Remarks at Opening Ceremony of KERIS AMAN

Remarks
Puneet Talwar
Assistant Secretary, Bureau of Political-Military Affairs
Port Dickson, Malaysia
August 11, 2015


General Ackbal, my Malaysian colleagues. Selamat pagi. General Harra, my colleagues from United States Pacific Command, and the instructors and peacekeepers that are with us today – good morning. It’s an honor to speak with you.

Today, 900 men and women from 29 countries have come together for the most noble of causes -- the pursuit of peace. You have come together to prevent war. You have come together to provide security to those most vulnerable. You have come together to relieve suffering and to help countries rebuild. You have come together to bring justice and dignity to those most in need.

After the carnage of the Second World War, 26 nations convened in San Francisco to sign the founding charter of the United Nations. There, seventy years ago, leaders from around the world determined to work together to save future generations from the scourge of battle. To reaffirm their faith in fundamental human rights. To establish the conditions for justice and the rule of law.

In signing the charter, they were not so naïve to believe that they could end war and injustice with the stroke of a pen. Indeed, conflict has existed since the dawn of humanity. Yet the UN’s founding members shared a belief not only in the ability of humans to change, but in the ability of humans to progress.

And ultimately, that is why we are all here today, because we represent governments that believe in progress. From Bangladesh, to Malaysia, to Uruguay. And our work is more critical now than ever before.

Malaysia: A Leader in Peacekeeping

I want to reiterate General Harra’s high praise for our host, Malaysia. Malaysia’s leadership in international peace and security is truly remarkable. In 1960, in the wake of its independence, Malaysia dedicated its first contingent of Special Forces to the United Nations mission in the Republic of Congo. And in the decades since, Malaysia has deployed tens of thousands of troops to some of the most dangerous places on earth – from Sudan, to Lebanon, to Bosnia, to Timor-Leste.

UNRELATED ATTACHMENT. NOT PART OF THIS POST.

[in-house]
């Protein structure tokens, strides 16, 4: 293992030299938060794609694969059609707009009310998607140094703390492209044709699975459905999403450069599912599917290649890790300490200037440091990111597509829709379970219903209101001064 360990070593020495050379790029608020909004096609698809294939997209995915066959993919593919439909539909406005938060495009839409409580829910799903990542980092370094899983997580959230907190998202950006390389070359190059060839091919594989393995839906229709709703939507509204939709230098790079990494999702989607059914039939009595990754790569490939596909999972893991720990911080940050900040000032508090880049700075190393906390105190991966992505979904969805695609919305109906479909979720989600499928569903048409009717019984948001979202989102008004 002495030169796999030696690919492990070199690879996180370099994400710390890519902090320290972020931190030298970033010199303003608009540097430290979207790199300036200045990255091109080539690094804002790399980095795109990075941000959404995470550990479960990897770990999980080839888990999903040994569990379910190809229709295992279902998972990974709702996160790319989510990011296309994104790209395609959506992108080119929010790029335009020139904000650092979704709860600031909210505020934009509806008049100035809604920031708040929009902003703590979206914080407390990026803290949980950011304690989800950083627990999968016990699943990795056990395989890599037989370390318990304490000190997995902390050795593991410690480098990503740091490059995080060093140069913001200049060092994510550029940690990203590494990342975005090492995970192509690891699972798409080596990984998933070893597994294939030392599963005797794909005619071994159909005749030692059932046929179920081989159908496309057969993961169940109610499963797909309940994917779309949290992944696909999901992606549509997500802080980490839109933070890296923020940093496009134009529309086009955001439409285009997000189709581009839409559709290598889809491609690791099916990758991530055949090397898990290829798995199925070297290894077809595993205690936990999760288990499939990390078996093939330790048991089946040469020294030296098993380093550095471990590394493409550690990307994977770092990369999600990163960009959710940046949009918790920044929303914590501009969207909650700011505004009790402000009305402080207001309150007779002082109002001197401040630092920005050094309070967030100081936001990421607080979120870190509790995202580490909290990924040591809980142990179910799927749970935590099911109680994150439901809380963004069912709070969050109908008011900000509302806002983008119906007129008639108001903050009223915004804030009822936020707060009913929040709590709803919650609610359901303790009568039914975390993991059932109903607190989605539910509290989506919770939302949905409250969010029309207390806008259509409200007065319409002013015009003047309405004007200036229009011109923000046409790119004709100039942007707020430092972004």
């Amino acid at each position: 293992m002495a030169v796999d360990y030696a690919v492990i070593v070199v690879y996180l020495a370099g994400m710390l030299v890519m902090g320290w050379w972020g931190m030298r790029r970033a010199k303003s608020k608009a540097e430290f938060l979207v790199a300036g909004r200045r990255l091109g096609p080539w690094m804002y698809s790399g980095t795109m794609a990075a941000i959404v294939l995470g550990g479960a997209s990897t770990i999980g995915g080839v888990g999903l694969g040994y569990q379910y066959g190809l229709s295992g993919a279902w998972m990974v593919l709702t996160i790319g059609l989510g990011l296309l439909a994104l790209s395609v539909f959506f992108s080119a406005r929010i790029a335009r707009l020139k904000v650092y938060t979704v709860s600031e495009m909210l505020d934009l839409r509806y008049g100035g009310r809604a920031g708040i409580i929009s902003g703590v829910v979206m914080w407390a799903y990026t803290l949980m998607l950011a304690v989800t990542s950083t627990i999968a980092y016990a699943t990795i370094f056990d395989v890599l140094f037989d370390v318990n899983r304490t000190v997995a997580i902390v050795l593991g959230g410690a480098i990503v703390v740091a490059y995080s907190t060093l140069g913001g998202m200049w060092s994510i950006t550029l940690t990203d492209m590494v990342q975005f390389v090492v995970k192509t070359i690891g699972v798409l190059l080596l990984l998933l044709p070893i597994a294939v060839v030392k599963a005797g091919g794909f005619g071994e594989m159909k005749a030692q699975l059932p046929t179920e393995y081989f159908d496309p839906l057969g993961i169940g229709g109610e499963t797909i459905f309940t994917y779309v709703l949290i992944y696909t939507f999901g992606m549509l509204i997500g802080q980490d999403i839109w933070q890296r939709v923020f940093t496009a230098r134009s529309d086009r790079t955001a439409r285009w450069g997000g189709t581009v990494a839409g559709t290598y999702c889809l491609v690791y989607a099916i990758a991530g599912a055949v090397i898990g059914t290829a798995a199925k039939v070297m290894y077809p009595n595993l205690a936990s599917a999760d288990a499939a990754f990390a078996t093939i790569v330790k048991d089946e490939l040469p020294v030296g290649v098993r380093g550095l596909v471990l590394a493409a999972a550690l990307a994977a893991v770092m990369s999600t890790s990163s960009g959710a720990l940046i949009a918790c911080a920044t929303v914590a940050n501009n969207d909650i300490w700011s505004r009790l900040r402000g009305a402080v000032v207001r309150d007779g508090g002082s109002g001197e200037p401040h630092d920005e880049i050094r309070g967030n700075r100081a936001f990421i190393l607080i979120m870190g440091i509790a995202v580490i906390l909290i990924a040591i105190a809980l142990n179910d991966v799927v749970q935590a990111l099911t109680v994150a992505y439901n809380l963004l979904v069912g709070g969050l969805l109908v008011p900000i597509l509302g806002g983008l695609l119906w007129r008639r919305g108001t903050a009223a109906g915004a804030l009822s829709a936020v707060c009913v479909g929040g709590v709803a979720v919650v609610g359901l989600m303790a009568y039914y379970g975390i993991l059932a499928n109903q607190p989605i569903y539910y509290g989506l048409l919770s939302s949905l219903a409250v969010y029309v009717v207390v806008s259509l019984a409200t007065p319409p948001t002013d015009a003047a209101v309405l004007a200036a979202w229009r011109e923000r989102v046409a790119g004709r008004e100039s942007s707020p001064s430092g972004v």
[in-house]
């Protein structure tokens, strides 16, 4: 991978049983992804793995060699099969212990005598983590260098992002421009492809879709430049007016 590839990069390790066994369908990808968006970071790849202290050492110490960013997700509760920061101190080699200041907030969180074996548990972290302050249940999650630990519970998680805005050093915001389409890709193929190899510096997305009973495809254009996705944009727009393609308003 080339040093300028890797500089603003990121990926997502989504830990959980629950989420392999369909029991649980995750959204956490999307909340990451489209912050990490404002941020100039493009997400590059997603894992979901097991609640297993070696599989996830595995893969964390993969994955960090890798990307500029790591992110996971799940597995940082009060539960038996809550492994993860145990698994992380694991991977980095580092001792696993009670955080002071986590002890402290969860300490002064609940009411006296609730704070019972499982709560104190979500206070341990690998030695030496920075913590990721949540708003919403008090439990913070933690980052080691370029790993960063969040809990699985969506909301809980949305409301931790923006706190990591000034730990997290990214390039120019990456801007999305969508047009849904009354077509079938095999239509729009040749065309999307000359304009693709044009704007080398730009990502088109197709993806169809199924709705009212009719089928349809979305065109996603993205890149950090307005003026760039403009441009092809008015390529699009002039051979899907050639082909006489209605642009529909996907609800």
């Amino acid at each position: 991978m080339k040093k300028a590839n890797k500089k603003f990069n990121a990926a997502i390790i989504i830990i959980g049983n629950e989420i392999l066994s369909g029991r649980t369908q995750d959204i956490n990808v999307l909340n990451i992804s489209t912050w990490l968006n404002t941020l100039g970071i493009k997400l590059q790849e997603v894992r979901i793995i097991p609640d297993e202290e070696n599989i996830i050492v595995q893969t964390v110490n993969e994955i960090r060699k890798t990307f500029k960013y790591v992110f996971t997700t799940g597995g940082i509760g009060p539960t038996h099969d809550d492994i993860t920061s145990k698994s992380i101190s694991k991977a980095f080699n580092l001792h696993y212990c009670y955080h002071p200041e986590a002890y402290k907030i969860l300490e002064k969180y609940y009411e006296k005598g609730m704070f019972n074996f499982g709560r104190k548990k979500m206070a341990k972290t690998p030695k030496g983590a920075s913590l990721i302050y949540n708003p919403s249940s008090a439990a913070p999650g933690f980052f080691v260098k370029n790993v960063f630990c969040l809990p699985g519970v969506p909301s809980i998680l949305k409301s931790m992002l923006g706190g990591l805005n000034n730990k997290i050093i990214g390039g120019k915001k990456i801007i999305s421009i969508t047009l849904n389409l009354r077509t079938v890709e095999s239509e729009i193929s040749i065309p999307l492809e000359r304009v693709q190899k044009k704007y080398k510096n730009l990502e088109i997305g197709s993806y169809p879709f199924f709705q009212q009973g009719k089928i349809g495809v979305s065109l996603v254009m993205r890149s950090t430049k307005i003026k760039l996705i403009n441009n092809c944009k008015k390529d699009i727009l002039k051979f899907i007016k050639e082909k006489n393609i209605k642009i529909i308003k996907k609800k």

The bravery of Malaysia’s soldiers cannot be overstated. In 1993, two helicopters carrying American forces were shot down over Mogadishu -- Somalia’s capital city -- leaving U.S. soldiers trapped in hostile territory. As Americans attempted to maintain their ground, Malaysian and Pakistani peacekeepers launched a mission to rescue the trapped soldiers. One Malaysian soldier and one Pakistani solider paid the ultimate price.

Today, we honor their bravery and service, and the bravery and service of all of those who have died in the pursuit of international peace.

And we admire Malaysia’s determination to continue to improve UN peacekeeping.

As we gather here today, at this world-class peacekeeping training center, I also want to thank Malaysia for planning and executing this exercise -- the largest peacekeeping exercise in the world.

But your time here will be about more than peacekeeping training. Here, you will forge relationships of trust that will endure throughout the course of your careers. And it is trust that will ultimately be crucial to the success of your missions.

There is no better place to build these bonds than Malaysia. Malaysia has built peacekeeping capabilities in the region by incorporating other forces with its own units. Malaysia has pioneered efforts to integrate more women into peace operations.

Female peacekeepers broaden the tools available within a mission, particularly by improving access and support for women in societies struggling to rebuild. We appreciate Malaysia’s work to widen the circle of people and nations working together on peacekeeping. So again, thank you. Terima kasih.

Recognizing PACOM and GPOI

I would be remiss if I did not also acknowledge the considerable efforts of my colleagues at U.S. Pacific Command and my colleagues who support the U.S. Global Peace Operations Initiative. Our world is one of increasingly sophisticated, diffuse threats. And as President Obama has made clear many times, these threats demand international coalitions and international action.

My colleagues have responded to these demands – devoting themselves to building the capabilities of our partners worldwide, to strengthening the institutions that provide security, to providing logistical support to peacekeepers on the ground. And we are all safer because of their tremendous work.

Message to the Peacekeepers

And finally, I’d like to offer a few thoughts for those participating in this exercise.

You are charged with great responsibility. Your missions will be dangerous. Your mandates will be complex. Your work will be challenging. Peace is frail. Progress is won slowly.

But the world is counting on you. The world is counting on you. I know that you have the world’s gratitude.

Malaysia’s founding father, Prime Minister Tunku Abdul Rahman, once said, "Let us never allow disunity to divide or disrupt us, for if we do, we fail. Let us always remember that with each passing year, we must ensure that the bonds of unity and goodwill, of tolerance and harmony, grow stronger and stronger."

Those of you who here today are the keepers of these bonds.

Of tolerance in the face of prejudice, of harmony in the face of discord, of goodwill in the face of hostility, of unity in the face of conflict. Now, let us work together in the service of peace. Thank you.